For the second step, success requires using the ML model’s insights to add value. Assessing the success of an ML project is also an exercise in translation but in reverse. The data problem’s results must feed back into resolving the overarching business objective. In other words, the ML predictions must inform a recurring process that generates the observations underlying C-Suite performance metrics. If ML is going to influence inventory by predicting lead time, ML’s lead-time predictions need to be fed back into the ordering system.
To measure the performance of the ML model, you have to go back to the business objective level and translate the findings with the business questions in mind. In other words, you must know, ‘What does success look like?‘ You need to take the data representation and develop high-level performance metrics that everybody agrees on.
However, a word of caution. It’s critical to measure the model’s success based on something other than perfection but instead on what it competes against. For example, if you looked at lead time results and saw that the ML estimates could have been better, you may be tempted to call the exercise unsuccessful. But that’s not the correct performance metric to judge success. You want to look for improvement with ML, not perfection. To assess success, don’t ask if a model is perfect; ask if it beats the status quo process on relevant KPIs.
If lead times were predicted to be 100 days based on your historical analyses, 70 days according to the ML model, and the actual was 40, the ML prediction might seem pretty bad. But it was much better than the alternative! It may not be good, but it was better (and will improve over time). It’s essential to measure ML outcomes on improvement, not perfection; if it’s better than the existing performance, it’s likely worthwhile.
Defining an ML Question, A Day-in-the-Life Example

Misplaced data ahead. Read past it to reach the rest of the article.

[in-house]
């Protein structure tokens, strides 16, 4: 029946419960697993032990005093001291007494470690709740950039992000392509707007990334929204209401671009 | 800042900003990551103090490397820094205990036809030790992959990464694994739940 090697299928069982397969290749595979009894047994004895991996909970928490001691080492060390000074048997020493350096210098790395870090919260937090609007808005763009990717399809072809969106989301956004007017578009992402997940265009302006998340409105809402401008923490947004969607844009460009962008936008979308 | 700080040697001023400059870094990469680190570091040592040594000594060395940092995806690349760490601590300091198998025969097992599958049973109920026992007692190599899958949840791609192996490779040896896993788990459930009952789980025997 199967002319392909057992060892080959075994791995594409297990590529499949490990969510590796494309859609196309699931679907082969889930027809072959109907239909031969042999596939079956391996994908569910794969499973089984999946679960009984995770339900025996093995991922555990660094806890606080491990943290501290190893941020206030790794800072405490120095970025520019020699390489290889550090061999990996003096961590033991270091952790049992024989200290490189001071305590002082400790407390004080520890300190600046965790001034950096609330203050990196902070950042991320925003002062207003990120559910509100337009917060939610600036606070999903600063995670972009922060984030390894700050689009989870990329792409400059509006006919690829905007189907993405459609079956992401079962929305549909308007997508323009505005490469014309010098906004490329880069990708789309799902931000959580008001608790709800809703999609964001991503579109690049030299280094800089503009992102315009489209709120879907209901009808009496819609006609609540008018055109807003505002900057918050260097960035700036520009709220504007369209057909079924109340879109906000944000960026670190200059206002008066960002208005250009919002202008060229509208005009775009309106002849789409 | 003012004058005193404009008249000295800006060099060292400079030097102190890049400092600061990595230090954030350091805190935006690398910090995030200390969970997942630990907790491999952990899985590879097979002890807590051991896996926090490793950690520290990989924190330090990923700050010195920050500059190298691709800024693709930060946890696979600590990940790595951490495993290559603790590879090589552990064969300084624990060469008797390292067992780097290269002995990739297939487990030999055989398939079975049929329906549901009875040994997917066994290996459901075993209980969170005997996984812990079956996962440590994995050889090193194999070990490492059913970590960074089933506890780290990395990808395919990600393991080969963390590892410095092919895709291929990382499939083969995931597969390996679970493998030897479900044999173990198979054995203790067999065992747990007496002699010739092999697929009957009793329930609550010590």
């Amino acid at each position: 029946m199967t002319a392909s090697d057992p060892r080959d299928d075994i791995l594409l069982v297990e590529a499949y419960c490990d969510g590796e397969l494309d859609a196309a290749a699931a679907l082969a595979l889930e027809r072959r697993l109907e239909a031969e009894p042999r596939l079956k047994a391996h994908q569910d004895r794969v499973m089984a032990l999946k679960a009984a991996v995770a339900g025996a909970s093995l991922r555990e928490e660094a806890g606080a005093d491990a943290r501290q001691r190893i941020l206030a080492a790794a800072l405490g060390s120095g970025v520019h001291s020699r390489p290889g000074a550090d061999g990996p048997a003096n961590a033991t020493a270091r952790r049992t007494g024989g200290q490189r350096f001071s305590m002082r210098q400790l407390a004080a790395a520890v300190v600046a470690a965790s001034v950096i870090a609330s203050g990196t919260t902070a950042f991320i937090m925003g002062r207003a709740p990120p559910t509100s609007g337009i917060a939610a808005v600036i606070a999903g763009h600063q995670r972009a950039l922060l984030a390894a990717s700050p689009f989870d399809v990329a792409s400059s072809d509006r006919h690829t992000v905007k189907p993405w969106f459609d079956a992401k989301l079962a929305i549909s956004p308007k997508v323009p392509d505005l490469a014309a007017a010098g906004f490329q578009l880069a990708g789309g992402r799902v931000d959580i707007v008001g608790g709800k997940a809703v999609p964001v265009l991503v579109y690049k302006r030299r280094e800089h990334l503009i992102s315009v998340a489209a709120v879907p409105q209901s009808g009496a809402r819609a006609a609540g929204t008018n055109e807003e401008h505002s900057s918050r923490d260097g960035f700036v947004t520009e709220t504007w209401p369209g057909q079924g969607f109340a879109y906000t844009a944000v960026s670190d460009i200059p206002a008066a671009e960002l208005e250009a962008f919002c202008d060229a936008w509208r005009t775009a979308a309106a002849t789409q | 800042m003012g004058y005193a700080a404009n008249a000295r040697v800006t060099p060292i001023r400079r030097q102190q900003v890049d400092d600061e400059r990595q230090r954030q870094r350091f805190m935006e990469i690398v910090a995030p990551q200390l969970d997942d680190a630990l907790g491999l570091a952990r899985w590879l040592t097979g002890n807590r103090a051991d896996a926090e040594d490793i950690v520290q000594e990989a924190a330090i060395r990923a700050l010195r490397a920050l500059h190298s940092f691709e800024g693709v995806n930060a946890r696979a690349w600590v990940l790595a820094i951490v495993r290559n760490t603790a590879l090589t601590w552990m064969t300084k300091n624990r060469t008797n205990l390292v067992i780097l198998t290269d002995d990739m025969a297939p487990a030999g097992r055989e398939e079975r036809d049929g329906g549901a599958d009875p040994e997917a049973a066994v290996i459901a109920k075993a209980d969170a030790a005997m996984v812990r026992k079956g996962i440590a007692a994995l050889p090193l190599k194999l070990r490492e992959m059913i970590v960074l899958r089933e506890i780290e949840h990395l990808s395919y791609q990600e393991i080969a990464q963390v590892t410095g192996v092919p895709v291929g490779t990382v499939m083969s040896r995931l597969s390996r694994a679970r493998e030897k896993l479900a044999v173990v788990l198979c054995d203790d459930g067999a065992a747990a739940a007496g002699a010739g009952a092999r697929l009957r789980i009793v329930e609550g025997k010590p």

When starting an ML project, I encourage you to translate the business objectives into data problems. Write down one row and tell me what one-row looks like: what are the values in each field, and what are we trying to “do” for that row? Next, tell me the current process against which the ML process will compete. No ML model is a greenfield exercise: it’s competing against something, even if that something is just “no action” or “treat everything equally.”
For example, if you’re in marketing and trying to predict churn, you want an ML model to predict which accounts will churn and which won’t. The most common non-ML process is either targeting everyone or targeting no one. These baseline processes are equivalent to models that “predict everyone will churn” or “predict no one will churn,” respectively. Explicitly identify the status quo for comparison because ML can’t compete against perfection but improvement.
After running the model and interpreting the results back into strategic goals, the discussion with the C-Suite and other leaders changes from “why is the model only 99.5% accurate and why ‘Customer A’ left” to how the model reduced overall churn by 20 percent compared to the status quo. Not the perfect result, but a better result.
If you are considering using ML to solve some of your supply chain challenges, I hope you’ll consider these steps and start a journey that brings ML and AI insights into your decision-making. At GAINS, I lead a team of data scientists to translate business objectives into data representations and build models to address these business objectives via their data representations. It’s our passion, and GAINS customers benefit from the ML insights we deliver. To learn more, check out our GAINS Labs or contact us.
Chandler Johnson – GAINS Chief Scientific Officer
Affiliated with GAINS for two decades, Chandler joined the company in 2020 to guide the application of visionary methods like AI and machine learning to improve GAINS customers’ supply chain performance. Chandler is also an Associate Professor in BI Norwegian Business School’s Department of Strategy and Entrepreneurship. Chandler teaches machine learning at the executive, EMBA, and MSc levels.
Chandler holds a Sociology Ph.D. from Stanford, a Statistics MS from Stanford, a Social Science MA from the University of Chicago, and an Economics BA from the University of Washington. He has extensive operations consulting experience and began his career managing Beijing operations for a Shanghai startup.